Well, first off, here's some art. Click for big:
A week ago, I worked in the garden for the first time in months. I will not put off working in the garden for months if I can at all help it ever again. I had to dig up a lot of weeds and encroaching grass (it is almost hilarious how I have grass growing happily where I do not want it and no grass at all where I do want it.) As of the time I am writing this, I'm still hurting in some sensitive areas.
(Oh, calm down. I meant my joints. And my thumbnails. And my most of me.)
This is the reason why I was outside on those very cold days.
I don't know if I've had a chance to mention this before, and even so, I'm hoping some of you are new readers who met me at Boston Comicon and are doing an archive binge of this blog (I am extremely and very nerdily honored if this is the case ). I am a native New Englander. That means I am genetically predisposed to complain about the weather. However, to be honest, I like seasonality. I like the fact that the growing season is ephemeral up here; it makes it all the more lovely. And I enjoy colorful leaves in autumn and -brace yourselves- I like snow.
With all that said, I'm wondering if spring bulbs are a distinctly temperate zone phenomenon. I had a fair number of daffodils early this spring, but I figured this would be a good year to replenish the garden. Bulbs are fairly easy to deal with and are a great choice for a family project - IF your kids are patient.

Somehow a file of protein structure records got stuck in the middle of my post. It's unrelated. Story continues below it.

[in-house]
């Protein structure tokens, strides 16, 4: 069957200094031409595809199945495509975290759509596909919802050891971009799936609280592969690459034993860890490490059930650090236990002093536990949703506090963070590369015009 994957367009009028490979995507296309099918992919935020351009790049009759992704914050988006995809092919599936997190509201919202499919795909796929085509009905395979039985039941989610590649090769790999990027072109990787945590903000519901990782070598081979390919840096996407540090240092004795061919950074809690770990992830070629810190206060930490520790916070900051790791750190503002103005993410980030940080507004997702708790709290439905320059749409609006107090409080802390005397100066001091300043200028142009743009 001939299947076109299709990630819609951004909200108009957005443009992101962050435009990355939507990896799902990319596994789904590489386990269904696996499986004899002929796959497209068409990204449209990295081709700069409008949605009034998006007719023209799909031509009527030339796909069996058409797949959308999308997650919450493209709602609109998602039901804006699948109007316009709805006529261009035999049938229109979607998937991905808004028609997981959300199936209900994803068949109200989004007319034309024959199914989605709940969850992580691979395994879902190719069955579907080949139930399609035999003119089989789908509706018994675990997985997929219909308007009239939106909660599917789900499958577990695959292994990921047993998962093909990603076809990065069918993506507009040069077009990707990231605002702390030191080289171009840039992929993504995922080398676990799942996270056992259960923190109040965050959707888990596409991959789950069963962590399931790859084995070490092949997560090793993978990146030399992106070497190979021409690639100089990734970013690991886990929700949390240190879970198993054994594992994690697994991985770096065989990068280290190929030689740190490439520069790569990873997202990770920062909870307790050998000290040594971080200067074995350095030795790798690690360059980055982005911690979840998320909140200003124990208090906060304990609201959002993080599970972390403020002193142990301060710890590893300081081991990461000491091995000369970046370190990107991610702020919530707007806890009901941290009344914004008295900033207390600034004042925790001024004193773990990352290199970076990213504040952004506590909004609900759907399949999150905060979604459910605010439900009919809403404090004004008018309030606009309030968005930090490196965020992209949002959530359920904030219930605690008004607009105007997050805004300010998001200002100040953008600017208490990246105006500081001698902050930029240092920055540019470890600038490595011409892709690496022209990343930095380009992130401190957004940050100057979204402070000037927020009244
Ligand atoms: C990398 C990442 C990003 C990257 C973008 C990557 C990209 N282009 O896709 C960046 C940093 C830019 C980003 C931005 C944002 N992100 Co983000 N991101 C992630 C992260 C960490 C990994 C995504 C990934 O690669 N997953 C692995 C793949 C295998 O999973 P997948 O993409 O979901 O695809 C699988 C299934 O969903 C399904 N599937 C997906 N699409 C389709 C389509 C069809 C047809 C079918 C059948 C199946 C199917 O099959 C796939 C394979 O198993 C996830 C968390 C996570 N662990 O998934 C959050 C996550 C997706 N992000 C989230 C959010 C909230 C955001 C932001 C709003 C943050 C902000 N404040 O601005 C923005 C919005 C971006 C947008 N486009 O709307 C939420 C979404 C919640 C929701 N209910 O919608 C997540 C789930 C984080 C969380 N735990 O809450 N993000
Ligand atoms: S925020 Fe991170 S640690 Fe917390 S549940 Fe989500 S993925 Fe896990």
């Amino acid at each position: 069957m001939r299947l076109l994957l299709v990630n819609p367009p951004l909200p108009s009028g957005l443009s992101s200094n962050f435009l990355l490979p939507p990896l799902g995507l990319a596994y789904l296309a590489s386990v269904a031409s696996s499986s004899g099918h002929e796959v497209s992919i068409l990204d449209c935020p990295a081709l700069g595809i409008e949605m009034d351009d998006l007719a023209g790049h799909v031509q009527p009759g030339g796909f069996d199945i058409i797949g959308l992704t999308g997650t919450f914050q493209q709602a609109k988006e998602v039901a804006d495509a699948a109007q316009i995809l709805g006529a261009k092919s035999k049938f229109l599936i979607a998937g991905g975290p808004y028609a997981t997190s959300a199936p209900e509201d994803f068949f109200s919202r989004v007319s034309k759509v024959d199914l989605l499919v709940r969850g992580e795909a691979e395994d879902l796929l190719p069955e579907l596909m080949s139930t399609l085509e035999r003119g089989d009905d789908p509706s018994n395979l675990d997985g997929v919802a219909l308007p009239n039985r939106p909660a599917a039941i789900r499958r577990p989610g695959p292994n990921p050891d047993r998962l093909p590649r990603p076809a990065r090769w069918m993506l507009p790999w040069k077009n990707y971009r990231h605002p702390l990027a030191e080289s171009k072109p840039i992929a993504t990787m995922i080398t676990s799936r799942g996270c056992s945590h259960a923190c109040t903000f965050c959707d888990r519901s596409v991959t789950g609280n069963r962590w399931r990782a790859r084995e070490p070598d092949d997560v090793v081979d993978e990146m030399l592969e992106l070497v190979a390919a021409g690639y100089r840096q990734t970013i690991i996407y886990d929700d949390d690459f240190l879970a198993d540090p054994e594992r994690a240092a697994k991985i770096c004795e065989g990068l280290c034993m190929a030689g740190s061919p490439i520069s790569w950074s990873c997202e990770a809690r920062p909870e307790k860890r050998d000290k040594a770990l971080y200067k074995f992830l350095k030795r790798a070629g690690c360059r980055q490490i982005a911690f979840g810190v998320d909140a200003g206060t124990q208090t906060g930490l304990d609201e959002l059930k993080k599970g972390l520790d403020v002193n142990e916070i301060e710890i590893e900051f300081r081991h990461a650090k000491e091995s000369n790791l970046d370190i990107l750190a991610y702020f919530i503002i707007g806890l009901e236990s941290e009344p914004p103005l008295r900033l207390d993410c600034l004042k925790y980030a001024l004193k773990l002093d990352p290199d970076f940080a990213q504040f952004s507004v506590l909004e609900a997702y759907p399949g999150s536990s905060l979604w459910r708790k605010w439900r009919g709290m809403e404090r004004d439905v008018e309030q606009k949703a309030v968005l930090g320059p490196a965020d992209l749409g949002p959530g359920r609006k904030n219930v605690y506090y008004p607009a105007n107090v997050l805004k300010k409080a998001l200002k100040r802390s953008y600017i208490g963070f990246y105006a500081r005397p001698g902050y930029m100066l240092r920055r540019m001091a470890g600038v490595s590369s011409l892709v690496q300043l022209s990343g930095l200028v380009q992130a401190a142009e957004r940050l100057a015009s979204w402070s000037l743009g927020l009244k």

Like, having to wait up to twenty-four weeks for "delivery" patient.
You see, that's the downside of planting bulbs. Actually getting them in the ground takes a bit of effort and good timing (wait until after Daylight Savings Time ends and you may have completely wasted your money). I've got at least 120 out there now, and I am betting that at least half of them make it through the winter.
If this makes you cringe, you'll be happy to know that bulbs are easy to "cheat". Wait until the week after Easter (April 4, 2010) and you can snap up full-grown tulips and hyacinths for half off. This is much more expensive than planting bulbs en mass in autumn - but it's also easier on the nerves.
This is how most books of gardening will encourage you to plant bulbs.
And normally, I don't do this. I've done it with the onions only because they're easy to see and I only have a few of them. For tulips, daffodils, and the Anemones I'm experimenting with for the first time, I just dug a pit several inches deep, tossed the bulbs in, set them right-side up, and covered them with dirt and mulch. It's just as random as the "scattering" method shown above and much easier to keep track of.
And this is the "after" picture. The yellow and burgundy mums are there just for color as my perennials have all gone to seed. Occasionally, these mums will turn out to be perennials themselves, and will show green leaves early in spring.
As a funny addendum to the previous post, there is now no evidence *at all* of the storm on Sunday. As a matter of fact, it was pretty warm in the sun on Monday.
So now, the only major thing to do out there is get the bird feeder set up...